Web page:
What’s all the fuss? The major culprit of Sony’s data breach was Sony itself, for inept security. Plus, North Korea’s invasion of Sony’s internal computer system is hardly an act of war. And if the breach portends future cyber threats, would North Korea tip its hand over something so stupid as trying to cancel the release of a movie, “The Interview”?
The weather is starting to get chilly (if not downright cold) and you already have packed your bags to head south for the winter. Before you surrender to daydreams of sandals and shorts on New Year’s Day, here are a few smart tips to safeguard yourself and your property, if you plan to be away from your primary residence for the winter.
Know who never seems to take a holiday? Scammers pretending to be the Internal Revenue Service. Don’t become the next victim; here’s what to know to protect yourself.
It seems that credit card fraud and major retailer breaches are just a part of our everyday life now. As these attacks continue and hit more often, the best thing you can do is to be informed on how to prevent and minimize the damage.
It’s easy for investors to become a con artist’s mark, according to financial advisors. Many of the victims scammed in Bernie Madoff’s $65 billion Ponzi scheme were sophisticated at investing. Very sophisticated. One such person – a former trader – invested because he played basketball with Madoff’s accountant.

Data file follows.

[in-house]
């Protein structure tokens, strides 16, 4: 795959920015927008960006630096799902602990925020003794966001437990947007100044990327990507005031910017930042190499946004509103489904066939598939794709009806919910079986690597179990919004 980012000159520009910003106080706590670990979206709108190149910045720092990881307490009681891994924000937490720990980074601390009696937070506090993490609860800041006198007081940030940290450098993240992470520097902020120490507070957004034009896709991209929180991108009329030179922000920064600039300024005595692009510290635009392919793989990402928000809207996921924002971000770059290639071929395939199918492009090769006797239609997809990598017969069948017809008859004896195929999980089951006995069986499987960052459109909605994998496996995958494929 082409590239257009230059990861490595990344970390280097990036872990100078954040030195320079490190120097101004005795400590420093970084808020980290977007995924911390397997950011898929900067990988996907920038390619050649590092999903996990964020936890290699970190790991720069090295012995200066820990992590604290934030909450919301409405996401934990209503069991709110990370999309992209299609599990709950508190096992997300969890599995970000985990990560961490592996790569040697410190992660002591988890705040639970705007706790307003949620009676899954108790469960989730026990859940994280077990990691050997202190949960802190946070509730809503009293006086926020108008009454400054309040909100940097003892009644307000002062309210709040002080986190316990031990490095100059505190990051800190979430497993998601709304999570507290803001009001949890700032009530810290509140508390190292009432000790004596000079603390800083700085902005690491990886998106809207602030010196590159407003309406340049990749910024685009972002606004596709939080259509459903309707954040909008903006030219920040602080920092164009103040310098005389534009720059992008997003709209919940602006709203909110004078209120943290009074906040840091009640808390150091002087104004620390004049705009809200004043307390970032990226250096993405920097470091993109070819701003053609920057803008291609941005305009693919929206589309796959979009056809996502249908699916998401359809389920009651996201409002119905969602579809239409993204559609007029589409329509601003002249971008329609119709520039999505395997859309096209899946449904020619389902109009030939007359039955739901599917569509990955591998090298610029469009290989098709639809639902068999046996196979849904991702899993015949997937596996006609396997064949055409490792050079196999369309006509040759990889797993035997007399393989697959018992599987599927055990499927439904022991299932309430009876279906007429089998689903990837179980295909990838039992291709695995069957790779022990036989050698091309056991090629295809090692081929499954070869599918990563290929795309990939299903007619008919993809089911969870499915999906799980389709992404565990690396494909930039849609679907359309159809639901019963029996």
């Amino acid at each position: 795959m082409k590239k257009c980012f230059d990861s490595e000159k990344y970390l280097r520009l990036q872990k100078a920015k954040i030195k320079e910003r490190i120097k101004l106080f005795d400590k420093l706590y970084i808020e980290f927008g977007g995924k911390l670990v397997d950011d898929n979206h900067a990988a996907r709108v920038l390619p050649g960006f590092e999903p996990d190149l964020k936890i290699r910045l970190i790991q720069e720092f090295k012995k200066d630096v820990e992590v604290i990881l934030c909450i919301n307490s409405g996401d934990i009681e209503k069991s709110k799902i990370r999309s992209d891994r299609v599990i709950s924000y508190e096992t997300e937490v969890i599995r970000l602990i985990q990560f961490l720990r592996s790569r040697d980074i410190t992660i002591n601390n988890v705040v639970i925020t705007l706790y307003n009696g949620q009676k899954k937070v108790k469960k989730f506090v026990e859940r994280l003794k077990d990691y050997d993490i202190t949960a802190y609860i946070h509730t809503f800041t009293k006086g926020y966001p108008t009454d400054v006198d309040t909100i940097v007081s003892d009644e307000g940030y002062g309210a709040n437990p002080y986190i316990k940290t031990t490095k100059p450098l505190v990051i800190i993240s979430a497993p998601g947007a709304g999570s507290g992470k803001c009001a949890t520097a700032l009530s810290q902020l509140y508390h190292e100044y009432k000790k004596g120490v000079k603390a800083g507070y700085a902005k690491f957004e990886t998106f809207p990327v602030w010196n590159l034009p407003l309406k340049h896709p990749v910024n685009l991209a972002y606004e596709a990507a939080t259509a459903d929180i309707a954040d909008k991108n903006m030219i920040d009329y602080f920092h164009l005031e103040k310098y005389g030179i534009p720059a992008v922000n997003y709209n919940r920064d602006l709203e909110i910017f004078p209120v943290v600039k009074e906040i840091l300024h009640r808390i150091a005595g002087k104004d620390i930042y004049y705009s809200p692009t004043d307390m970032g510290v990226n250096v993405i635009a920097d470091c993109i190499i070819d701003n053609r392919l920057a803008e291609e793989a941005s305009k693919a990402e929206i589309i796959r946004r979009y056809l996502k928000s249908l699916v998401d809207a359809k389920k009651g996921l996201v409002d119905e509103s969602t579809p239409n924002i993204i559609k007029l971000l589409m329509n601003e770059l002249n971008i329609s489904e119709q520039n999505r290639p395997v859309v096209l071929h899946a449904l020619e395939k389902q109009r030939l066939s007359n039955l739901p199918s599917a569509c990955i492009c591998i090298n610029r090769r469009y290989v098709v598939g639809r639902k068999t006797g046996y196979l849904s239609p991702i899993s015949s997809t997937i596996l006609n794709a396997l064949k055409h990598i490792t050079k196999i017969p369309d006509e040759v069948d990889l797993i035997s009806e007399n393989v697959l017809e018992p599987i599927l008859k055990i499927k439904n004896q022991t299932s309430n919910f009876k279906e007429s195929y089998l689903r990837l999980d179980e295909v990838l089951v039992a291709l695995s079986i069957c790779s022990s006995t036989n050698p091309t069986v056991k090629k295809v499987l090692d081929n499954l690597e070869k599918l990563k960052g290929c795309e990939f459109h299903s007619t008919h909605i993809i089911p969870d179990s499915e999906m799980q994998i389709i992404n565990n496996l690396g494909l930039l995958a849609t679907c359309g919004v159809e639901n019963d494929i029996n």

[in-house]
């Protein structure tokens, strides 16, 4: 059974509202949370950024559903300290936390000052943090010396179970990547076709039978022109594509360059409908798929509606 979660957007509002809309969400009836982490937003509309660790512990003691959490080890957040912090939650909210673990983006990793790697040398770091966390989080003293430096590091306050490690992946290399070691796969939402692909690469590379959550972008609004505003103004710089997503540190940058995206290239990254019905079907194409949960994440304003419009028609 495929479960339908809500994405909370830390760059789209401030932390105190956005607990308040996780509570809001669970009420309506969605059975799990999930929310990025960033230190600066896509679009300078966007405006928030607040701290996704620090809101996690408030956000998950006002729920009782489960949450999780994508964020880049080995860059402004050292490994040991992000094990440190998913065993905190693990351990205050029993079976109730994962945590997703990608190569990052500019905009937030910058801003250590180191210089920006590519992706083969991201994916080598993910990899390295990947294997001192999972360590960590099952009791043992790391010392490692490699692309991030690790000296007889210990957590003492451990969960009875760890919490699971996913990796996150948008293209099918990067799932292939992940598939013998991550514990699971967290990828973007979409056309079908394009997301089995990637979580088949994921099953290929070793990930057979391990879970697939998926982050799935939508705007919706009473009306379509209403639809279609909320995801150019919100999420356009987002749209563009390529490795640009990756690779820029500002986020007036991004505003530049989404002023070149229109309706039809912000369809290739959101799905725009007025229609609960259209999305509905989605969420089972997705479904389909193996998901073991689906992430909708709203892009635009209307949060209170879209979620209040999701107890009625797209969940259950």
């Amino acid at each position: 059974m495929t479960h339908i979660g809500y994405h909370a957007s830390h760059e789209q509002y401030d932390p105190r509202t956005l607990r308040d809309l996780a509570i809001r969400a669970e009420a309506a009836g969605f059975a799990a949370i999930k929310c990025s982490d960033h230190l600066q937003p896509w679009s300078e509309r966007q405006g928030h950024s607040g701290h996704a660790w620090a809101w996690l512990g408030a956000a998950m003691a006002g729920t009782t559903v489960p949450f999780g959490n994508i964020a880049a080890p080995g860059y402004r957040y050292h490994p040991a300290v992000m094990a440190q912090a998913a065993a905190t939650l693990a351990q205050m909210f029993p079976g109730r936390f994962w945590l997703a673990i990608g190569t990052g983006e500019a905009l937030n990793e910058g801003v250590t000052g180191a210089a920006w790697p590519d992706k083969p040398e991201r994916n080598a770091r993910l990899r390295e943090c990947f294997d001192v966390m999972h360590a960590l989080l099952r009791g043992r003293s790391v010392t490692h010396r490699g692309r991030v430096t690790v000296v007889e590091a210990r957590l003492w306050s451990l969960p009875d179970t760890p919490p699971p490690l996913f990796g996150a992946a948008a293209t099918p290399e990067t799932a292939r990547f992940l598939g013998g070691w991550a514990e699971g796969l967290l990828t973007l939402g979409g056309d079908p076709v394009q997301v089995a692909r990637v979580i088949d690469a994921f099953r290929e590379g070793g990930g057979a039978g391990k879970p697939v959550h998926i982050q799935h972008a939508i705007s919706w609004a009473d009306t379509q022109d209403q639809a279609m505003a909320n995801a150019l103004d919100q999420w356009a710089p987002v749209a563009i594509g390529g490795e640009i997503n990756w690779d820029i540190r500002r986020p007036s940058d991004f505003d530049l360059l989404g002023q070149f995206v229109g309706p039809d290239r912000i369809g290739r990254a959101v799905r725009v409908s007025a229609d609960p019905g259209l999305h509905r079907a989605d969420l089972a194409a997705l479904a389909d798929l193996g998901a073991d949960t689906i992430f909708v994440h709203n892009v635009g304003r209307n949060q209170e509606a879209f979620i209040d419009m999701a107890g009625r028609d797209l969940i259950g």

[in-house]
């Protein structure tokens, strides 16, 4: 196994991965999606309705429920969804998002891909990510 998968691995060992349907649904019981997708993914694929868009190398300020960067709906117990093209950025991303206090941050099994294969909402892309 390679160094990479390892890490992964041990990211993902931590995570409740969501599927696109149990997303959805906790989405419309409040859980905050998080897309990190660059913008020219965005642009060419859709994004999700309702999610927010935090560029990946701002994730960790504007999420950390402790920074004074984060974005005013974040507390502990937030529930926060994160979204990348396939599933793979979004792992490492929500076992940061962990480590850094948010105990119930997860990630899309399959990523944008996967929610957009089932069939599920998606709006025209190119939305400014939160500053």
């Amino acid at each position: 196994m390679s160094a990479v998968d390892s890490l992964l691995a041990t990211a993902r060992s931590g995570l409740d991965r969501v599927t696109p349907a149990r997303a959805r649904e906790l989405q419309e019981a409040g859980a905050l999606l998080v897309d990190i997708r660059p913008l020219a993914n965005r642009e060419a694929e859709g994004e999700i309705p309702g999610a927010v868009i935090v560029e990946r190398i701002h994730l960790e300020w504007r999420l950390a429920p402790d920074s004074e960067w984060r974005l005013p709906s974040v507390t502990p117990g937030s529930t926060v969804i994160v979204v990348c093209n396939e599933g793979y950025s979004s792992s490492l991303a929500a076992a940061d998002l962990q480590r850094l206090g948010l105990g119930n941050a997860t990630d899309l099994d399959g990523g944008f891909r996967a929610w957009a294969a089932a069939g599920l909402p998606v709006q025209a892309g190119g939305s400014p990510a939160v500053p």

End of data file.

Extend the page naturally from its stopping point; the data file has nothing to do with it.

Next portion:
If successful people are prone to invest in fraudulent private companies, what is the common investor to do? Is there any hope for the average person to invest in private companies and not be ripped off? Here are some tips and red flags to look for before investing.
More than 16.6 million people fell victim to identity theft in 2012 and lost a total of $24.7 billion, the Bureau of Justice Statistics says. If you don’t want to be one of them, prevention is simpler – and cheaper – than is a cure. Here are a dozen ways to help do that.
With technology come the cyber criminals who steal your identity, credit card numbers and bank account information. While you can’t eliminate all identity theft threats, you can reduce the risk with extra precautions.
What happens to all your online accounts when you pass away? In this age where we manage all financial matters online, a digital control plan with a list of accounts and passwords saves your loved ones unnecessary hassles.
My best friend died two years ago. I still miss him. We had a mutual pact. I had a sealed envelope and an encrypted hard drive in my friend’s gun safe eight miles away from my home office. He had a sealed envelope in my safe in my garage.
Companies lose around 5% of revenues each year to employee theft, according to an annual report of the Association of Certified Fraud Examiners. Small businesses are especially vulnerable because they lack of proper controls. As a business owner, however much you trust your employees, you need basic strategies to reduce your risk of becoming a victim.
Identity theft is rampant. You can become a victim not only after carelessly using passwords and your personal information but also if you’re in the wrong electronic place at the wrong time, such during Target stores’ data breach last holiday season. You have little information more sensitive than that you write – and sometimes send electronically – on your tax return.